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By Mark Kingdon
Meet Leah. She is a fictitious consumer, but one whose life in 2007 will help demonstrate how drastically online advertising is going to change over the next five years as it morphs from an industry based on impressions to one based on engagement.
Leah is a 20-year-old college student at an East Coast university. She’s finally acclimated to the cold winters (she’s originally from the South), but she still misses her sister and high school friends. They text back-and-forth and stay connected through MySpace, although lately Leah has grown to like Facebook more because it’s where she connects with her newer college friends. Leah works a few afternoons a week and every other Saturday at a clothing boutique to supplement the allowance that her parents provide. That’s Leah today.
We’ll jump ahead and look at Leah’s life in 2012 in a moment. First, let’s look at the dozen or so important trends that will shape consumer behavior over the next three to five years. In Leah’s case, three of them will be most influential:
1) Time and Place Shifting: Devices are changing the way people work and play and how they manage and allocate their time
2) Cause Consumption: buying things that do what you need them to and more, such as help the environment
3) Mo-dentity Management: People already have multiple online identities and managing them will become a key life skill.
Fast-forward to 2012. Leah lives in a medium-sized city in a Southeastern smile state. It’s summer, and she’s just back from a three-day birthday celebration with two of her girlfriends, where she was decompressing in a media-free, advertising-free, (notice I didn’t say device-free), emission-free eco-resort two hours from home.
Sort of like a Passages for the digitally over-stimulated (rather than the chemically dependent). Leah needed a reboot because she was fried. She has about 100 close followers (high school friends, college friends, and family) whom she regularly updates on her life with text, audio, and video snippets, and she follows many of them closely as well. (This is a big new trend, so keep an eye on it.)
Taking a break was great, but now she’s back to reality. Sitting at the kitchen table and drinking a green-tea fruit juice infusion, she changes the “Do not disturb” status on her mobile device’s profile page to “Back on the treadmill.” Within seconds, messages start scrolling across the feed beneath the mashup video that’s playing on her screen, which is brought to her by Method cleaning products. Most are network updates from friends, along with some news feeds.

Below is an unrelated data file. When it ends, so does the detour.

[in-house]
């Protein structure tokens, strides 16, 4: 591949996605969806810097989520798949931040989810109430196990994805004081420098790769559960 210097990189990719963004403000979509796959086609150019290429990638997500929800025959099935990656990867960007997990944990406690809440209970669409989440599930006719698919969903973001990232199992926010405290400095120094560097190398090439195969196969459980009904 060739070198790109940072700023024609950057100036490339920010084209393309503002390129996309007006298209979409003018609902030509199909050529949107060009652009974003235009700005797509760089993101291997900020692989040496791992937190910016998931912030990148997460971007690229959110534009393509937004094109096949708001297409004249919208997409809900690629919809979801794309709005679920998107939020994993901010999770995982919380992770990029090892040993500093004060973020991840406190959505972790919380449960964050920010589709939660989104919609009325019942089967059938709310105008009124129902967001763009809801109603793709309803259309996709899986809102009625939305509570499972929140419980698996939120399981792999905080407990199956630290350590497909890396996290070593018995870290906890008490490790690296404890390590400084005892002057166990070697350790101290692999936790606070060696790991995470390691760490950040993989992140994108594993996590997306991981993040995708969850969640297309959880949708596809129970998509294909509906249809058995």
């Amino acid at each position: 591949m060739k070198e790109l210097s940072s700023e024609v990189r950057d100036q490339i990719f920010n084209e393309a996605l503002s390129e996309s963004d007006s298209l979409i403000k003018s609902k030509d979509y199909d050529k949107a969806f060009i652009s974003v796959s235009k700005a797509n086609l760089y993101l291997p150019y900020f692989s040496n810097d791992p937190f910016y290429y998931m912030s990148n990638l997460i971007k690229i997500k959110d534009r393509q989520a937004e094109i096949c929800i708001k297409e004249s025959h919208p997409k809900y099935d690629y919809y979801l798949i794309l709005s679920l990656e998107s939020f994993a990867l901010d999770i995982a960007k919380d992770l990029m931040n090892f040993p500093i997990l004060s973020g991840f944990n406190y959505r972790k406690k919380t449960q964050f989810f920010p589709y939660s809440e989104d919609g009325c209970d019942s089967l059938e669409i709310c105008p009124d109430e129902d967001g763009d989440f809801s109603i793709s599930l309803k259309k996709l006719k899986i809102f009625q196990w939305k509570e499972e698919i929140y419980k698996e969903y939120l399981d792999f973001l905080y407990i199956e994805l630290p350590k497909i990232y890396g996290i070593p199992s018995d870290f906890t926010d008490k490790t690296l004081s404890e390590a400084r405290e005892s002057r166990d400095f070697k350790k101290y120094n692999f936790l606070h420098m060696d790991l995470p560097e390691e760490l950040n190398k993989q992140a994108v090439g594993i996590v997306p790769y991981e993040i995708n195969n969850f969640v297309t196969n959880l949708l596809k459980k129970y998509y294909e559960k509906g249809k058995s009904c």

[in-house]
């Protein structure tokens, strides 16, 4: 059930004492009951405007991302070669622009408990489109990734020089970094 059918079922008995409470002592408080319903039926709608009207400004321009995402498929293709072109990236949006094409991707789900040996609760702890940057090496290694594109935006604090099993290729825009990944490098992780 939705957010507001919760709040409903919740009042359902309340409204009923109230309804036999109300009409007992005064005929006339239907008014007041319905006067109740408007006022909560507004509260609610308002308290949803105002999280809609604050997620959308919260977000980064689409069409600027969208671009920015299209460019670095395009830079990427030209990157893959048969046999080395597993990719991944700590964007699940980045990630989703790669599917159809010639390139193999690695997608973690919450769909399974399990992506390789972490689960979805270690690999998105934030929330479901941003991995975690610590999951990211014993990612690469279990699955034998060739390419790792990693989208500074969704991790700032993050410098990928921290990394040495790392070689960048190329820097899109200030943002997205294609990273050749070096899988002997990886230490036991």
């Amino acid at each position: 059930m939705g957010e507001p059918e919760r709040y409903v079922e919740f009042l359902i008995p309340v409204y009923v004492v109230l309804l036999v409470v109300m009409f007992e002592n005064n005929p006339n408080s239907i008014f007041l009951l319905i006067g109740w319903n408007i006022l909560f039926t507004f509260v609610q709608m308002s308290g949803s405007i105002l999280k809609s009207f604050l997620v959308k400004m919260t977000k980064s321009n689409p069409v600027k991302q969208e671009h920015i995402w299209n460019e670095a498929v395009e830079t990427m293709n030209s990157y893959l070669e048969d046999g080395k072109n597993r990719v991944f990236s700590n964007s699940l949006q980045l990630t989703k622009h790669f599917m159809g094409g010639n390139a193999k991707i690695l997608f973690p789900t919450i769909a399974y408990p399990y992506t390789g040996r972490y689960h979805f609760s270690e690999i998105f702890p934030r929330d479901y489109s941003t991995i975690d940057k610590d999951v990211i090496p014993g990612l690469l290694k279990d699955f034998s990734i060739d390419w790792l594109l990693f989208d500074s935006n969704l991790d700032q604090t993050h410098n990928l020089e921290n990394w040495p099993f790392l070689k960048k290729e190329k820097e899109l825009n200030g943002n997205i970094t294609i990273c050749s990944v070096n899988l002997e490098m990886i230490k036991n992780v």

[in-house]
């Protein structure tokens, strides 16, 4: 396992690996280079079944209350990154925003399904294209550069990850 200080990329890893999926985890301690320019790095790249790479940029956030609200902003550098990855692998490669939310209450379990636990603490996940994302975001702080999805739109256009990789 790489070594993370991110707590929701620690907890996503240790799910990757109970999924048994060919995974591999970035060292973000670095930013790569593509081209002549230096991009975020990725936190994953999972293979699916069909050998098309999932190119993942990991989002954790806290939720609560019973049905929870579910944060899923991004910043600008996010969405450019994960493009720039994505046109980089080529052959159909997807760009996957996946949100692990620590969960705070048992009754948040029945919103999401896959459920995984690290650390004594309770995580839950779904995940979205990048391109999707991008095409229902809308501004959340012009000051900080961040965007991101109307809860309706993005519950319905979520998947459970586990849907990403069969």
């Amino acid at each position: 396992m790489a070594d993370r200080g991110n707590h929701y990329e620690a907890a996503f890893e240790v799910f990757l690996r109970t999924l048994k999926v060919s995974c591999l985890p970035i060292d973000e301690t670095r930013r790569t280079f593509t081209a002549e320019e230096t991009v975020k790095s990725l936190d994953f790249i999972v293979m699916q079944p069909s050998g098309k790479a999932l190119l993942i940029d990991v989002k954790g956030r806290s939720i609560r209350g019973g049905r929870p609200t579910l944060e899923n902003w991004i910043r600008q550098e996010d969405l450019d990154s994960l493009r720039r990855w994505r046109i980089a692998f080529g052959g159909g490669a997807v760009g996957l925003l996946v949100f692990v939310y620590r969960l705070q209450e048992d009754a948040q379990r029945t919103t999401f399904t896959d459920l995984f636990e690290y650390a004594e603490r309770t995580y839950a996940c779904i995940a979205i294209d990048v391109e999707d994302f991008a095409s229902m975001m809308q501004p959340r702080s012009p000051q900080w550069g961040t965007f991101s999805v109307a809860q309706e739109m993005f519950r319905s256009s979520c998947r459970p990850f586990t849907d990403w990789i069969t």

But a couple of them – those blinking in red – are from her boss. So with a swipe of her index finger, Leah goes back to work. She clicks on her boss’s note and — blink — there she is, describing to Leah the details about her next project. I could go on, but I think you get the picture.
A visit to Facebook in 2007 provides another glimpse into what Leah’s life might look like in 2012. She’s spending her time connecting, engaging, documenting, sharing, following, and being followed. She can add and delete on a whim. News, opinions, and recommendations flood in from her friends. Filters are big in her life. She’s not spending her time consuming media (and the advertising that supports it) the way she used to; her content is broken up into smaller pieces, made into applications, and distributed across platforms — sometimes with advertising around it (or in it).
The world of online advertising — let’s call it digital marketing instead — is going to get a lot more challenging as we race to meet Leah in 2012. The era of impression-based advertising (lazy man’s marketing) is being replaced by the era of engagement. Facebook and its social-networking cohorts will join Google (GOOG) as big entry points to the digital world.
At the same time, flat, long-form media will become bite-sized and in many cases “app-lified.” It took less time for new ad networks to begin monetizing apps in Facebook than it took Microsoft (MSFT) to acquire Aquantive — and the Facebook API has been open less than ninety days.
Marketing messages and the way that they are presented to consumers will also change dramatically. Search will still be a powerful tool, and on the commodity end of advertising, you will still see zillions of “impressions” presented to consumers in a wide array of formats. But they will be micro-targeted, with the image and message compiled dynamically just for that viewer. Exploding formats and media will create a measurement and tracking nightmare, but complex algorithms will optimize everything on the fly.
Although search will still be a powerful tool, the big money in digital marketing will be in getting people to engage with a brand. Agency winners in that world will be a new mashup of things we already know: part ethnographer, digital strategist, architect, air-traffic controller, impresario, film director, video game artist, hacker, and data freak. They will be the people who create and spread engaging content and experiences that connect consumers and brands.
The smartest in our industry have moved past reach, frequency, awareness, preference, and conversion — they are working on inspiring, engaging, and persuading consumers.
Digital marketing in 2012 will be about simultaneous combustion where preference is created in an instant. Everything is being compressed to the third power, especially the precious milliseconds that marketers have to connect with consumers.